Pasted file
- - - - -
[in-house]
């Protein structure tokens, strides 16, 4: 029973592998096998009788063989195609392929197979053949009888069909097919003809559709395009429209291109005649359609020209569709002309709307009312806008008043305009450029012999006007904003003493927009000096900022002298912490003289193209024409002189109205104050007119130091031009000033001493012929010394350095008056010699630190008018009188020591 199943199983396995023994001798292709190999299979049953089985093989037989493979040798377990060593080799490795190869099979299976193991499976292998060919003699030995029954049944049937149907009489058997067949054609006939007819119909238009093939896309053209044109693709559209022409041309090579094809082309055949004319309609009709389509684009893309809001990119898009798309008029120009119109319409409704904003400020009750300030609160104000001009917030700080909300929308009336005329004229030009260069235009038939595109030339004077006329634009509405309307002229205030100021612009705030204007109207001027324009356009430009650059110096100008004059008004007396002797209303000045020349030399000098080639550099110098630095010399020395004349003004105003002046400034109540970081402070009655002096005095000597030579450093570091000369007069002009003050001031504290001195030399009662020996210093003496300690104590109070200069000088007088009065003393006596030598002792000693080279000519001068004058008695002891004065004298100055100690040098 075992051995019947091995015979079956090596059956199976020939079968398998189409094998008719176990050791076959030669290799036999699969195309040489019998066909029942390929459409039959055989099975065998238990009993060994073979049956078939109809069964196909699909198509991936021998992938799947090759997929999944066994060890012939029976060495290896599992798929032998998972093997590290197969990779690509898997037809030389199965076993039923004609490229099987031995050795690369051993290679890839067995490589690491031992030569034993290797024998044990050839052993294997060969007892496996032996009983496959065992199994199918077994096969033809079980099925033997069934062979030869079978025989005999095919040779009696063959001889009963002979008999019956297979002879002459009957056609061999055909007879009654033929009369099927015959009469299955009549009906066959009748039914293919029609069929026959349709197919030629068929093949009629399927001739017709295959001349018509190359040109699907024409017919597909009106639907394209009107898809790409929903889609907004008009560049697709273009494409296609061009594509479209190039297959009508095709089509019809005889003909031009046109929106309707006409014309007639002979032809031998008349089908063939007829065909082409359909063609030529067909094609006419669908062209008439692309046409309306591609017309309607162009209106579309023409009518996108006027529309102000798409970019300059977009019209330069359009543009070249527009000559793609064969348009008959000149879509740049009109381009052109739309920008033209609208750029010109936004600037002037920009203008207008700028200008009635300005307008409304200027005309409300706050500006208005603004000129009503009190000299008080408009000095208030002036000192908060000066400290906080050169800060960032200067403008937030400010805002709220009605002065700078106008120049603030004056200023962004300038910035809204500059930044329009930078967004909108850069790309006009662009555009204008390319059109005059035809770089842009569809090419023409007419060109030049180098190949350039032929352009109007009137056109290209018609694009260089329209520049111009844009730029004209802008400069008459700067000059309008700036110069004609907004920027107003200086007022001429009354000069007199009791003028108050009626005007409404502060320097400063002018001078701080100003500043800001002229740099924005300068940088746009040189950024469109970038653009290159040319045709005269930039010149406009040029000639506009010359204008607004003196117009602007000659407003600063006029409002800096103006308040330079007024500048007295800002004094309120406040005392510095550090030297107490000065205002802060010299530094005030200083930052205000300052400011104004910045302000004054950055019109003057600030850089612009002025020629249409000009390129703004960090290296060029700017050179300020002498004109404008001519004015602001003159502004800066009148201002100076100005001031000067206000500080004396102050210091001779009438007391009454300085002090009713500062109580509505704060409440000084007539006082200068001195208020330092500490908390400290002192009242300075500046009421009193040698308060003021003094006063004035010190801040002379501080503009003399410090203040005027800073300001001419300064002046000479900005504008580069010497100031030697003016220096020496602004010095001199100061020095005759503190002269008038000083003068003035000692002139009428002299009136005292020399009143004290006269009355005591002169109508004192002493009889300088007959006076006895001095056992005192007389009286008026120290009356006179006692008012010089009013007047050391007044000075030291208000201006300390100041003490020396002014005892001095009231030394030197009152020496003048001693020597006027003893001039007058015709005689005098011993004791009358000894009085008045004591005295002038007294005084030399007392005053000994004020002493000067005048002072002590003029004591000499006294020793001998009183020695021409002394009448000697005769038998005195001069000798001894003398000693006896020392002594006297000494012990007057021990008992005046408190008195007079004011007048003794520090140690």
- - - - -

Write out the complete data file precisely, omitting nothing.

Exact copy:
[in-house]
């Protein structure tokens, strides 16, 4: 029973592998096998009788063989195609392929197979053949009888069909097919003809559709395009429209291109005649359609020209569709002309709307009312806008008043305009450029012999006007904003003493927009000096900022002298912490003289193209024409002189109205104050007119130091031009000033001493012929010394350095008056010699630190008018009188020591 199943199983396995023994001798292709190999299979049953089985093989037989493979040798377990060593080799490795190869099979299976193991499976292998060919003699030995029954049944049937149907009489058997067949054609006939007819119909238009093939896309053209044109693709559209022409041309090579094809082309055949004319309609009709389509684009893309809001990119898009798309008029120009119109319409409704904003400020009750300030609160104000001009917030700080909300929308009336005329004229030009260069235009038939595109030339004077006329634009509405309307002229205030100021612009705030204007109207001027324009356009430009650059110096100008004059008004007396002797209303000045020349030399000098080639550099110098630095010399020395004349003004105003002046400034109540970081402070009655002096005095000597030579450093570091000369007069002009003050001031504290001195030399009662020996210093003496300690104590109070200069000088007088009065003393006596030598002792000693080279000519001068004058008695002891004065004298100055100690040098 075992051995019947091995015979079956090596059956199976020939079968398998189409094998008719176990050791076959030669290799036999699969195309040489019998066909029942390929459409039959055989099975065998238990009993060994073979049956078939109809069964196909699909198509991936021998992938799947090759997929999944066994060890012939029976060495290896599992798929032998998972093997590290197969990779690509898997037809030389199965076993039923004609490229099987031995050795690369051993290679890839067995490589690491031992030569034993290797024998044990050839052993294997060969007892496996032996009983496959065992199994199918077994096969033809079980099925033997069934062979030869079978025989005999095919040779009696063959001889009963002979008999019956297979002879002459009957056609061999055909007879009654033929009369099927015959009469299955009549009906066959009748039914293919029609069929026959349709197919030629068929093949009629399927001739017709295959001349018509190359040109699907024409017919597909009106639907394209009107898809790409929903889609907004008009560049697709273009494409296609061009594509479209190039297959009508095709089509019809005889003909031009046109929106309707006409014309007639002979032809031998008349089908063939007829065909082409359909063609030529067909094609006419669908062209008439692309046409309306591609017309309607162009209106579309023409009518996108006027529309102000798409970019300059977009019209330069359009543009070249527009000559793609064969348009008959000149879509740049009109381009052109739309920008033209609208750029010109936004600037002037920009203008207008700028200008009635300005307008409304200027005309409300706050500006208005603004000129009503009190000299008080408009000095208030002036000192908060000066400290906080050169800060960032200067403008937030400010805002709220009605002065700078106008120049603030004056200023962004300038910035809204500059930044329009930078967004909108850069790309006009662009555009204008390319059109005059035809770089842009569809090419023409007419060109030049180098190949350039032929352009109007009137056109290209018609694009260089329209520049111009844009730029004209802008400069008459700067000059309008700036110069004609907004920027107003200086007022001429009354000069007199009791003028108050009626005007409404502060320097400063002018001078701080100003500043800001002229740099924005300068940088746009040189950024469109970038653009290159040319045709005269930039010149406009040029000639506009010359204008607004003196117009602007000659407003600063006029409002800096103006308040330079007024500048007295800002004094309120406040005392510095550090030297107490000065205002802060010299530094005030200083930052205000300052400011104004910045302000004054950055019109003057600030850089612009002025020629249409000009390129703004960090290296060029700017050179300020002498004109404008001519004015602001003159502004800066009148201002100076100005001031000067206000500080004396102050210091001779009438007391009454300085002090009713500062109580509505704060409440000084007539006082200068001195208020330092500490908390400290002192009242300075500046009421009193040698308060003021003094006063004035010190801040002379501080503009003399410090203040005027800073300001001419300064002046000479900005504008580069010497100031030697003016220096020496602004010095001199100061020095005759503190002269008038000083003068003035000692002139009428002299009136005292020399009143004290006269009355005591002169109508004192002493009889300088007959006076006895001095056992005192007389009286008026120290009356006179006692008012010089009013007047050391007044000075030291208000201006300390100041003490020396002014005892001095009231030394030197009152020496003048001693020597006027003893001039007058015709005689005098011993004791009358000894009085008045004591005295002038007294005084030399007392005053000994004020002493000067005048002072002590003029004591000499006294020793001998009183020695021409002394009448000697005769038998005195001069000798001894003398000693006896020392002594006297000494012990007057021990008992005046408190008195007079004011007048003794520090140690």